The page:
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EPA Chief Promotes Green Partnerships in E. Africa

US Environmental Protection Agency Administrator Lisa P. Jackson (undated photo)

US Environmental Protection Agency Administrator Lisa P. Jackson (undated photo)

The head of the US Environmental Protection Agency has been promoting green technology partnerships during a trip to East Africa. One project is aimed at resolving Ethiopia’s most pressing environmental concerns.

Tedla Woldemichael is an environmental activist working to promote fuel-efficient cooking stoves in mostly rural southern Ethiopia.

He was in Addis Ababa this week to demonstrate his stoves to visiting US Environmental Protection Agency Administrator Lisa P. Jackson.

"If we save fuel, then that is conserving the forest, so this is our idea," Woldlemichael said while explaining the connection between fuel-efficient cooking and environmental protection. "Now, if you conserve the forest, then we are fighting against climate change."

Wood and other biomass fuels are scarce in Ethiopia. A century ago, 40 percent of the country was forest. Today it’s less than 4 percent.

Despite a massive tree-planting campaign, woodlands are in danger as a rapidly growing population scours the countryside for fuel.

Tedla’s organization, Concern for Environment, does not simply hand out clean cook stoves. Instead it provides women with molds and materials to build their own stoves that use less than half the fuel of traditional cooking fires. They can then re-use the mold to produce and sell more stoves to others in their communities.

"We are providing a molder that makes this cook stove, and with this it is possible to save 55 percent of energy," explained Woldemichael. "They make this one, they sell from the profit, they make their livelihood. It is [an] income generation scheme."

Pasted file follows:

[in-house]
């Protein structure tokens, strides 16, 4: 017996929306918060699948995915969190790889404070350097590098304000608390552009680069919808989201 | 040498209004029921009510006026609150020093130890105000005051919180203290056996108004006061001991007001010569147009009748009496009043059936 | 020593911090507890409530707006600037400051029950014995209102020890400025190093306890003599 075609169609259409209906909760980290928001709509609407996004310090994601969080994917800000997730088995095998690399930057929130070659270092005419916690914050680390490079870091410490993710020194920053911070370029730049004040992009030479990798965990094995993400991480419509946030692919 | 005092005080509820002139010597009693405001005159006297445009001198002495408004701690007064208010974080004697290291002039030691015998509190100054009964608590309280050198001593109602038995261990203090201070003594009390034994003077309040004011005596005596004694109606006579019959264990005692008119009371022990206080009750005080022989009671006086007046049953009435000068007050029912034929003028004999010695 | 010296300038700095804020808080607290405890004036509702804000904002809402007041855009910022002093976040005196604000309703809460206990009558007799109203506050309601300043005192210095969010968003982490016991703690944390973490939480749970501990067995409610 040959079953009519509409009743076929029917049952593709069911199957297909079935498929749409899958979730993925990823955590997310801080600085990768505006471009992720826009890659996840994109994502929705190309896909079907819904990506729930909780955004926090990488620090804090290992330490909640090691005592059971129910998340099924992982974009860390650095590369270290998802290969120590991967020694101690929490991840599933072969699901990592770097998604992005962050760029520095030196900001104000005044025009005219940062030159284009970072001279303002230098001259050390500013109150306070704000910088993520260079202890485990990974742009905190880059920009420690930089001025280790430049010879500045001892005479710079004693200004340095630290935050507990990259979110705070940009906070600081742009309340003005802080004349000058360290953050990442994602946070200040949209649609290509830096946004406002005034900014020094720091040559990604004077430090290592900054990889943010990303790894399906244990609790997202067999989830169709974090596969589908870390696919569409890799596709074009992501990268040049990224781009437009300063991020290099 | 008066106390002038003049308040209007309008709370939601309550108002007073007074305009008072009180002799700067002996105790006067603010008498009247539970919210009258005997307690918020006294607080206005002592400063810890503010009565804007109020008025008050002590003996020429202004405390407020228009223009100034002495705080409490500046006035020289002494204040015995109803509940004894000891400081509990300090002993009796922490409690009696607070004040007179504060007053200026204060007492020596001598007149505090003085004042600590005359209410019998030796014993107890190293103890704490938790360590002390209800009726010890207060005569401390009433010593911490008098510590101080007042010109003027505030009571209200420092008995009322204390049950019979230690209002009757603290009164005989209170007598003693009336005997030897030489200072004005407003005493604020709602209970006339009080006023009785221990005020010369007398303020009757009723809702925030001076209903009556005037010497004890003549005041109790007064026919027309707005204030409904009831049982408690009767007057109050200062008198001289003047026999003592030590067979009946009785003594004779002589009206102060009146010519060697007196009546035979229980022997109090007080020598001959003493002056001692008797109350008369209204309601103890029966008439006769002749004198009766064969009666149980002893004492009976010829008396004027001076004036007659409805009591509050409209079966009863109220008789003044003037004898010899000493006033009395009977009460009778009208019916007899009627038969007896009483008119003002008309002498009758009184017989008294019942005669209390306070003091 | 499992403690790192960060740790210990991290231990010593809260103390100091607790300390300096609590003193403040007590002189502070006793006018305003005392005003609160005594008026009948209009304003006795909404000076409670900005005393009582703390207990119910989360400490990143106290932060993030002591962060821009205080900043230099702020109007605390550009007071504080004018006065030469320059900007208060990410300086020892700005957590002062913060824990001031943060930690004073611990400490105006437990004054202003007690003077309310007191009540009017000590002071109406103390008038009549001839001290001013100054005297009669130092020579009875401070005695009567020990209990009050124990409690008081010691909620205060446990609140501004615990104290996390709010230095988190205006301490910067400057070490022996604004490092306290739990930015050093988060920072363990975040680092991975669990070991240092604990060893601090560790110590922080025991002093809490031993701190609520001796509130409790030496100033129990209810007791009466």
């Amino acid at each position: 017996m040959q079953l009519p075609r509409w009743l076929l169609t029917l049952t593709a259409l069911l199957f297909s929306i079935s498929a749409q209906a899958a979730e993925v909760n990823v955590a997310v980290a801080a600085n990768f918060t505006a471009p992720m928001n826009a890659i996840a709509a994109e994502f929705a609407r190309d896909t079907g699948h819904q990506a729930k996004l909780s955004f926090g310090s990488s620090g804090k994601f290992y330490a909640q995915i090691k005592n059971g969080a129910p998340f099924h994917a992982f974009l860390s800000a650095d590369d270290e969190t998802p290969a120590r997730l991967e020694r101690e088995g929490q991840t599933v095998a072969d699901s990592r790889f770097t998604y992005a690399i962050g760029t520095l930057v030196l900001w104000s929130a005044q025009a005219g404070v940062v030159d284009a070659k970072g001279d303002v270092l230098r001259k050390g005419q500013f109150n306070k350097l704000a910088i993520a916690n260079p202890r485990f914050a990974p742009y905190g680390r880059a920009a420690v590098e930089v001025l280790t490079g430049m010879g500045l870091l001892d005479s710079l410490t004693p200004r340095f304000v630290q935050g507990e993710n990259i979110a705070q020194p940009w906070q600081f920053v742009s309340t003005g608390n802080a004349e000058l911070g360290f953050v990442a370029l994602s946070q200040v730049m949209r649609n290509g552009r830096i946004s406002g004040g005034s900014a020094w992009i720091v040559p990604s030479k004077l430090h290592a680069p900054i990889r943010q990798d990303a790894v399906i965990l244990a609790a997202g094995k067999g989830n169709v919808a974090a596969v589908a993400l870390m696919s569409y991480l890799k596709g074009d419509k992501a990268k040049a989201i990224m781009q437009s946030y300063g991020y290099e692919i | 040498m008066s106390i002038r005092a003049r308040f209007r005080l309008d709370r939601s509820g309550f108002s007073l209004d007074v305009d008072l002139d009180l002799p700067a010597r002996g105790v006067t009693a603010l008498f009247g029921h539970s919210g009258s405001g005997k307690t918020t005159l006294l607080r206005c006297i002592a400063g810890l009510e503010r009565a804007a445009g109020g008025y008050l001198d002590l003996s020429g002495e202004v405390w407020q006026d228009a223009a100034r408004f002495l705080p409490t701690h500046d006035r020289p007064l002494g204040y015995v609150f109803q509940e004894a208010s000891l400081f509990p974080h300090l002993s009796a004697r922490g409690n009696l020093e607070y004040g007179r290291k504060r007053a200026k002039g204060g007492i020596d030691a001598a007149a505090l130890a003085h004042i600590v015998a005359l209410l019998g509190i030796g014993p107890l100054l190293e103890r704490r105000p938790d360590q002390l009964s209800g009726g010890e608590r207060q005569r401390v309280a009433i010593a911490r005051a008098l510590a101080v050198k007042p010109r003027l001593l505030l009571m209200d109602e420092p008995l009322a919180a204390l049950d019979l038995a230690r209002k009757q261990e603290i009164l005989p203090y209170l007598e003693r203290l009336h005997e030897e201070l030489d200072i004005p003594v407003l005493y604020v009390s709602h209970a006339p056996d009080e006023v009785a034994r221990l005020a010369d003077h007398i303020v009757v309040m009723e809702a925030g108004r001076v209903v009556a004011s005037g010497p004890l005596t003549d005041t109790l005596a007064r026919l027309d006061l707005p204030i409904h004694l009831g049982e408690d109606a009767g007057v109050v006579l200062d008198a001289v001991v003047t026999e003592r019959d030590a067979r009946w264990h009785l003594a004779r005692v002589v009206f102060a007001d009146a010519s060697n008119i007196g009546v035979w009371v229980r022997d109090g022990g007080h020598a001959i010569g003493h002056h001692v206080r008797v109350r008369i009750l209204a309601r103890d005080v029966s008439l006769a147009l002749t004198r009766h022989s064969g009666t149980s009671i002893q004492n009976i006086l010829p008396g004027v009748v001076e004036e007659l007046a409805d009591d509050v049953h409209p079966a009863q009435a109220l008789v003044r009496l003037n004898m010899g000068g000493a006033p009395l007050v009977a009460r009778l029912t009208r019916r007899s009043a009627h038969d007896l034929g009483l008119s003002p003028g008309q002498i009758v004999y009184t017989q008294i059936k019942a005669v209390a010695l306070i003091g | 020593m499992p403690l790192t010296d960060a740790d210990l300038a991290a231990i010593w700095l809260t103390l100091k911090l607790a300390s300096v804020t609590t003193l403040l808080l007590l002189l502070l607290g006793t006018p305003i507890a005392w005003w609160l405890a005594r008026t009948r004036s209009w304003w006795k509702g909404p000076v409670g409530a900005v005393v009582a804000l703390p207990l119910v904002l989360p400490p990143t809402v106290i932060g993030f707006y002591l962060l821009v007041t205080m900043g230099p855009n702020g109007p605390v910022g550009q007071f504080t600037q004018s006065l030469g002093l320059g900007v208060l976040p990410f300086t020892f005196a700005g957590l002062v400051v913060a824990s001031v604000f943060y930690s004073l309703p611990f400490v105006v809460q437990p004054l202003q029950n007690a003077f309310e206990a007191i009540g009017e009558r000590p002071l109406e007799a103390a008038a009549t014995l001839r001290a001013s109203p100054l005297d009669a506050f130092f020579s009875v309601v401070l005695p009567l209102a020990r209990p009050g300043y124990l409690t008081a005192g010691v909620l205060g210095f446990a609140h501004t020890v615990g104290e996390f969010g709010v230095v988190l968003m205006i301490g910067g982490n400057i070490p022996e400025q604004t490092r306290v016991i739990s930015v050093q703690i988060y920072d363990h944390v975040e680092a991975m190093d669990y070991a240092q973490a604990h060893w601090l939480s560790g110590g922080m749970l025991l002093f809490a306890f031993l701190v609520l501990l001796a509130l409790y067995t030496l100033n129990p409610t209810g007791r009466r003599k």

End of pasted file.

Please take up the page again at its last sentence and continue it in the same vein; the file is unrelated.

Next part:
Experts say in addition to saving fuel and money, clean cook stoves also can prevent thousands of deaths from respiratory diseases caused by smoke from indoor fires.

But providing the cook stove technology is one thing. Adapting it to local needs is another. In a vast country like Ethiopia, conditions vary from region to region. What works in one place may fail in another.

To help introduce clean cook stoves, the U.S. Peace Corps has dispatched 31 environmental specialists into the countryside. Peace Corps Country Director Nwando Diallo says these volunteers will be a link between policy makers in Addis Ababa and families in remote villages.

"Our volunteers live there for two years," said Diallo. "So the idea is you’re working one on one with individuals in the community and trying to pass on and transfer skills so you’re not just popping in to town, doing a workshop for a week, but you are actually living there and making sure the individual is moving toward those appropriate new technologies."

EPA Administrator Jackson says her agency has committed $6 million over five years to support a clean air partnership known as the Global Alliance for Clean Cookstoves. She told a group of activists in Addis Ababa the goal is to place 10 million clean stoves in Ethiopia within five years.

"Everyone here is working to increase understanding of hazards of burning conventional fuels in the home," said Jackson. "They are highlighting health benefits that cleaner stoves and cleaner indoor air can bring. And importantly they are working to make those benefits possible with cleaner technology, in other words by building a better cook stove."

EPA officials say nearly three billion people worldwide use cook stoves. Jackson said environmental groups hope to convert 100 million African homes to clean technology by 2020.